When the northern Philippine city of Baguio observed World AIDS Day recently, Roman Catholic and other Christian church representatives chose not to participate in a parade and program aimed at campaigning for “zero HIV infection.”
The marchers included city health officials and representatives from non-government organizations, as well as about a thousand bartenders, waitresses, masseurs, and gay-bar workers, who were invited by the health department to help in the city’s HIV prevention drive.
The use of condoms is being promoted in the Philippines as a method of AIDS prevention, but the Catholic Church is staunchly against it on theological grounds.
“The health department’s campaign to use condoms (as a way to prevent HIV) only gives a false sense of security,” said Dr. Reylita Calimlim of the Catholic Physicians Guild of the Philippines.
The Guild opposes the use of condoms as a preventive measure against HIV and reiterates the Catholic Church’s policy that sex must be confined within the bounds of marriage.
In Baguio, a mountain city of 400,000 people, Dr. Celiaflor Brilliantes of the city’s health department disclosed on 2 December that six people there now have HIV after “unprotected sex” with multiple partners. She promotes the national health department’s approach to avoiding HIV infection by following the “ABC principle”: Abstain from sex, be faithful to your partner, and use condoms.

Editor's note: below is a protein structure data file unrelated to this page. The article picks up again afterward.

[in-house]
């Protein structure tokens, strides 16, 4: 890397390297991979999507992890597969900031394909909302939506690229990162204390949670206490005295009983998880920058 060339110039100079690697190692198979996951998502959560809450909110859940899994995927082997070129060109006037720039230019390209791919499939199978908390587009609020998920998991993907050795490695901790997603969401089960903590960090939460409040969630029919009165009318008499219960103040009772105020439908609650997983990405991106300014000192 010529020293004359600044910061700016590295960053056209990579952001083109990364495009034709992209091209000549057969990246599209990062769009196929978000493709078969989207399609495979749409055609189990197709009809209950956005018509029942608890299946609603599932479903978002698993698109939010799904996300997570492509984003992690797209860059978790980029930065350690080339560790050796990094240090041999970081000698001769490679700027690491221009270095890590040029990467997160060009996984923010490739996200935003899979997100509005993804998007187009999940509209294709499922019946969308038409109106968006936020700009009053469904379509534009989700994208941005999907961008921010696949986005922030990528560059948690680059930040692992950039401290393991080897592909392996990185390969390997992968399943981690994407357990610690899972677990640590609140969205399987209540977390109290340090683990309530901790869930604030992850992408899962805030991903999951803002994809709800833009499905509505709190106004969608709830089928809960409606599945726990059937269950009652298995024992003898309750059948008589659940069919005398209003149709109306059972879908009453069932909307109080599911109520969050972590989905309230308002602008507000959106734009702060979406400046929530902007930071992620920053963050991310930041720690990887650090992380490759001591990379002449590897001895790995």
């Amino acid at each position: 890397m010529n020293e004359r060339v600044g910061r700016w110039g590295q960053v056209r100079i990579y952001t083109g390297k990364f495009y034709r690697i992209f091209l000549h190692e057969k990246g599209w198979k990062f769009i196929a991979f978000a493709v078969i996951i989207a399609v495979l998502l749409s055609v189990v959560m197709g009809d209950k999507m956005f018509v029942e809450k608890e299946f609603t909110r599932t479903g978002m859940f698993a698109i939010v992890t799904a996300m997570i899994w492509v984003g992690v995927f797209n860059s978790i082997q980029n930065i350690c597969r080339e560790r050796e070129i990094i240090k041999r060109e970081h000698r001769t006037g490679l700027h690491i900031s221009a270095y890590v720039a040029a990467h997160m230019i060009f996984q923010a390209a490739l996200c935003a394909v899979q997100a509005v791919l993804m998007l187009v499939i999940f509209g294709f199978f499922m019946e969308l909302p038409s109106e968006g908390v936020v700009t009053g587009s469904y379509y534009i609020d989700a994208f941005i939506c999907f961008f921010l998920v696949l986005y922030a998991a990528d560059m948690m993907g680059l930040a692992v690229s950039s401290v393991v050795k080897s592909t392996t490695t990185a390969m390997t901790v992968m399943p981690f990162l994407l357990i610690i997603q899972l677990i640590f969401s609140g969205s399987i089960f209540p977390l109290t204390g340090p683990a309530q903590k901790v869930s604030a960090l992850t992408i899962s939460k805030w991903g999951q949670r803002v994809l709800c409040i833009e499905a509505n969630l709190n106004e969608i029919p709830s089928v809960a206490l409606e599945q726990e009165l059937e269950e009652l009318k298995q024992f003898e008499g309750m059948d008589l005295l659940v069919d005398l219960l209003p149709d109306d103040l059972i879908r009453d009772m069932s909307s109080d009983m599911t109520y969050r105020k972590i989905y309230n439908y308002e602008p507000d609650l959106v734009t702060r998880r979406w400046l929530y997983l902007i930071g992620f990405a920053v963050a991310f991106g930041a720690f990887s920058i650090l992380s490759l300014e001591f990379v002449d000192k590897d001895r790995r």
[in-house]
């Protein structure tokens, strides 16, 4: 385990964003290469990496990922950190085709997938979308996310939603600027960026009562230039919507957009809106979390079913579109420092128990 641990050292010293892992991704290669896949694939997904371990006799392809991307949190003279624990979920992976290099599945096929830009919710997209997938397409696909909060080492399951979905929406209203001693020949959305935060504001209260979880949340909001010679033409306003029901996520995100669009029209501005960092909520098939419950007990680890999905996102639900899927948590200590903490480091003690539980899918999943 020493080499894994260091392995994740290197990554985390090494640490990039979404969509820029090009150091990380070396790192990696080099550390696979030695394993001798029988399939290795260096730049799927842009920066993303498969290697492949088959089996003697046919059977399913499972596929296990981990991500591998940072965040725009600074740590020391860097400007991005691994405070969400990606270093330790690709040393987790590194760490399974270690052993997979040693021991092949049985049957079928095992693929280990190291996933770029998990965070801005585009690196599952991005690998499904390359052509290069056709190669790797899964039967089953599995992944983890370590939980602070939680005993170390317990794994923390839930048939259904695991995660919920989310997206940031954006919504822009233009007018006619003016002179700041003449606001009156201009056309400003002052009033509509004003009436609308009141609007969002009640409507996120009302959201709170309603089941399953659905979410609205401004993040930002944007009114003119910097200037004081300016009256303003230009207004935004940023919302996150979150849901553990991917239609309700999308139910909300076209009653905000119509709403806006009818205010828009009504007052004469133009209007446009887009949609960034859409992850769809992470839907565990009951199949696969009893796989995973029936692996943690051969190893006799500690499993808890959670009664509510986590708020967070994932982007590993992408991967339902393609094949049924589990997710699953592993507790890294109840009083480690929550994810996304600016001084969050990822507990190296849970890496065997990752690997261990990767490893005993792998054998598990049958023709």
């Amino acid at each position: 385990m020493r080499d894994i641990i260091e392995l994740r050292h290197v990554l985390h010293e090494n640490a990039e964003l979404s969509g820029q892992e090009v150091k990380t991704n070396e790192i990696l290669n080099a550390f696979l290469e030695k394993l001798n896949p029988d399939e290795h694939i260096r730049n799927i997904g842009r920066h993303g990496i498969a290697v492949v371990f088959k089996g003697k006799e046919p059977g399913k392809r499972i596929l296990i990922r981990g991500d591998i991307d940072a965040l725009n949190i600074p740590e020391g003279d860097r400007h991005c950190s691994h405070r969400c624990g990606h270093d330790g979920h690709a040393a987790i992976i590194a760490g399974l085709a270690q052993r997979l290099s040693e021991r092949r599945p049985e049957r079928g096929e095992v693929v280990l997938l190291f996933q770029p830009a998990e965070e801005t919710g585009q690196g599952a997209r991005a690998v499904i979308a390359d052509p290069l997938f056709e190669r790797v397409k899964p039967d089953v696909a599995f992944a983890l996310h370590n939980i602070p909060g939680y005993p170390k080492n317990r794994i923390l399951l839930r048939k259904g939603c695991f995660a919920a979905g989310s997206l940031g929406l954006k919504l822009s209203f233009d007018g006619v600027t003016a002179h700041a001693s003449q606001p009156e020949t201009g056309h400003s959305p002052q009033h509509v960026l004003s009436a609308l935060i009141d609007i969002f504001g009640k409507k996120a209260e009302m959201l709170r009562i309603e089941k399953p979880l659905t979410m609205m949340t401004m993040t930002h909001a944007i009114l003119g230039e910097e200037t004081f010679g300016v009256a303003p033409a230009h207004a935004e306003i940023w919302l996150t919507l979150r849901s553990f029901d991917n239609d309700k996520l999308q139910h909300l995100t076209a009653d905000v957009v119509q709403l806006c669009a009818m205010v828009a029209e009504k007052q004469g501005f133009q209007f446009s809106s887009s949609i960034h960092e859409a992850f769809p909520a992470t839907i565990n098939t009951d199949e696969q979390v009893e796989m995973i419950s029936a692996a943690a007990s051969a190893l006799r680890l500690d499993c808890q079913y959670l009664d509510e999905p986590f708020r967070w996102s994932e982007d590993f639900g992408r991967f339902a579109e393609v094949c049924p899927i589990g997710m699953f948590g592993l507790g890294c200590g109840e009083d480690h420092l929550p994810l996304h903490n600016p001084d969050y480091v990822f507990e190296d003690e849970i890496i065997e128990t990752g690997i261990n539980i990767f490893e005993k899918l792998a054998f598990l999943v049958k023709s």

Bishop Carlito Cenzon of the Baguio diocese disagrees. “As a sure way to avoid HIV and other sexually transmitted diseases, those who are unmarried must refrain from sex and wait until they are married, and those married should be faithful to their spouses,” he said.
To distance itself from the health department’s promotion of condom as one of the approaches in preventing HIV, the Roman Catholic Church on 4 December launched National AIDS Sunday at the Dominican-run Pontifical University of Santo Tomas in Manila.
“We don’t promote condoms, but behavior change, saying no to premarital sex and extramarital sex, and observing monogamy and mutual fidelity to one uninfected partner,” said Manila Auxiliary Bishop Broderick Pabillo in CBCP News, the church’s official publication.
Meanwhile, the National Council of Churches in the Philippines has approved for its 2012-2015 Quadrennial Plan the development and implementation of an HIV-AIDS program aimed at “creating nurturing communities with people living with HIV/AIDS,” according to Darlene Marquez-Caramanzana, secretary of the Ecumenical Education and Nurture division.